To address this challenge, we use the Progress Out of Poverty Index (PPI), developed by the Grameen Foundation. Grameen discovered that asking 10 simple questions — like “How many members does your household have?” or “What is the main source of lighting fuel for your household?” — gives a much more reliable picture of a person’s wealth than asking about earnings. So far we’ve used PPI surveys across 12 of our companies and found that 50 to 75 percent of the customers a typical Acumen investee serves fall below the poverty line. This confirms we are serving the people we set out to serve and helps us understand how far markets can go to solve the problems of poverty.

Photo courtesy of Burn Manufacturing

We’re also getting powerful data about how our companies are improving their customers’ lives. For example, we worked with Burn Manufacturing, our clean cookstove investment in Kenya, to interview 1,000 customers through the Kenyan mobile survey platform, mSurvey. Burn wanted to understand how much their customers saved on charcoal after buying a new stove. Over the course of four weeks, we collected and validated data that showed that an average customer saved 60 percent on charcoal. We also gleaned other important insights on additional benefits the customers received, including time savings and improved health. The cost to gather this data was $3,000, a tiny outlay compared to the typical $300,000 to multimillion-dollar cost of a randomized controlled trial.

We are also seeing some of the limits of collecting data through mobile phones. Our investee Guardian in India provides loans that allow its customers to build private toilets and bring water taps into their homes. Guardian has reached more than 200,000 customers and is seeing a nearly 100 percent payback on these water and sanitation loans. However the company suspects that the new toilets customers build in their homes are often underutilized, decreasing the potential impact on their families’ lives. In a customer segment where open defecation is still the norm, this is a case of a new product hitting up against centuries of established behaviors.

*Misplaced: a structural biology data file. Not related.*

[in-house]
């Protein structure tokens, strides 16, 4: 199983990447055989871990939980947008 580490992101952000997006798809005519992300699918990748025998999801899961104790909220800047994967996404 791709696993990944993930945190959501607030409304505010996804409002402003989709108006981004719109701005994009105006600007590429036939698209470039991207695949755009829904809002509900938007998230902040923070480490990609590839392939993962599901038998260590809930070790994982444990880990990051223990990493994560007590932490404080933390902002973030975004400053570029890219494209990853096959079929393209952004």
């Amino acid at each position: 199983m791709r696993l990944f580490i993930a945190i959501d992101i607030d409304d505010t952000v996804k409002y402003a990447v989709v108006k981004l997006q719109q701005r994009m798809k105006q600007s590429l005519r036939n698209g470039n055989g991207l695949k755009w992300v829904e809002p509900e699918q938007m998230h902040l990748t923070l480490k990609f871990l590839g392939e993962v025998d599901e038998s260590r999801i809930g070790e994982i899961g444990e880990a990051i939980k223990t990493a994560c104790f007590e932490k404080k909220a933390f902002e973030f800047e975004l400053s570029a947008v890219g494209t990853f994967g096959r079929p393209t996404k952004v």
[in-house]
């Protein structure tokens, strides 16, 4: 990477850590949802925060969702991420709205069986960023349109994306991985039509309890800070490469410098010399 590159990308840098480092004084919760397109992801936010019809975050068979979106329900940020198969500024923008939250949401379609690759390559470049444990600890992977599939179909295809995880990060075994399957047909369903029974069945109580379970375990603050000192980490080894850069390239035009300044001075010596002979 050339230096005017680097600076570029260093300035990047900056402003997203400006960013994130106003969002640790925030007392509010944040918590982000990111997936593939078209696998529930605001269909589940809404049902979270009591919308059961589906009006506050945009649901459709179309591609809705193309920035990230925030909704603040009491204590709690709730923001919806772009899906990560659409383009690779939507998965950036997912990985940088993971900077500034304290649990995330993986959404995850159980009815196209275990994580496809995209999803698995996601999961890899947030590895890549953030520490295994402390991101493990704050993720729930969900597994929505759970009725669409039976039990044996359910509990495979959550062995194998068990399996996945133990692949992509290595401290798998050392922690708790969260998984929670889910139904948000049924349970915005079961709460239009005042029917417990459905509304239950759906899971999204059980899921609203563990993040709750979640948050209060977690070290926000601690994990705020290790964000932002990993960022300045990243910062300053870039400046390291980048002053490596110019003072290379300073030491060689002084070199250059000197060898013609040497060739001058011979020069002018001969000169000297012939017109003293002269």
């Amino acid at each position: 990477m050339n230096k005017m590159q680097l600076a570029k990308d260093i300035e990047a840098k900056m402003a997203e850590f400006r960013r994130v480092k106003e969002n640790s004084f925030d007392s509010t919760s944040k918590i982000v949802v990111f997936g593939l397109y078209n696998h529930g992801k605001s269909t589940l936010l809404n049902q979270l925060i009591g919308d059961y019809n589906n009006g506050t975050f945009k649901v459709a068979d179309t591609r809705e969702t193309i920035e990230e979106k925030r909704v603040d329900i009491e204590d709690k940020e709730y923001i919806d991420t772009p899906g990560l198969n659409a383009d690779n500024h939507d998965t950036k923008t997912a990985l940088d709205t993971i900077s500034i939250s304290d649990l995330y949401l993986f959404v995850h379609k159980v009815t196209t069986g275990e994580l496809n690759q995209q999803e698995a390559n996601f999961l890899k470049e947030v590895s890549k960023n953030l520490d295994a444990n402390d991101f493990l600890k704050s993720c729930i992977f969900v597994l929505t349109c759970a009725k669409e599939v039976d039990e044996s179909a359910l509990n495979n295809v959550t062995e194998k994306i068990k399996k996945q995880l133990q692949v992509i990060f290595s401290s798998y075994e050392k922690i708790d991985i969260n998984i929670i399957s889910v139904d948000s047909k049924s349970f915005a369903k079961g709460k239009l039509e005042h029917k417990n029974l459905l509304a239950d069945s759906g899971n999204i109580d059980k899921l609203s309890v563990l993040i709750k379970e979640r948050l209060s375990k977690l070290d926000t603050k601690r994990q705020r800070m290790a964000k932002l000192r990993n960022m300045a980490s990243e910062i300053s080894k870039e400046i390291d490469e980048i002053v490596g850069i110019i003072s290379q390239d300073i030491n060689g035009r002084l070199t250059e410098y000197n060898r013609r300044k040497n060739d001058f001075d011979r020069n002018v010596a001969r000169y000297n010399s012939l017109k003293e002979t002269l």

After a few small pilots, we quickly confirmed our suspicion about gathering data on toilet use over mobile phones. No matter how we tried to rephrase our questions, we weren’t getting good data back from customers. To overcome this hurdle, we are developing a first-of-its-kind sensor that anonymously monitors toilet usage. The information we collect will allow Guardian to better serve its customers because the company will have, for the first time, data to inform the conversation about what it takes for customers to change their entrenched behaviors around sanitation.

These are just two examples of what can happen when a company lifts up the voices of its customers and uses data to better meet their needs.

By collecting this kind of data quickly and efficiently, we can help our companies be smarter and more responsive in serving their customers, allowing them to create improved, more impactful products and services for the poor.

The spread of technology gives us the opportunity to listen to billions of previously unheard consumers. Lean Data leverages this interconnectedness so that, together, we can build solutions that address the root causes of poverty from the ground up.

The Stanford Social Innovation Review will publish “The Power of Lean Data,” an in-depth overview of Lean Data, in the Winter 2015 issue.

To learn more about Lean Data, visit http://acumen.org/ideas/lean-data/.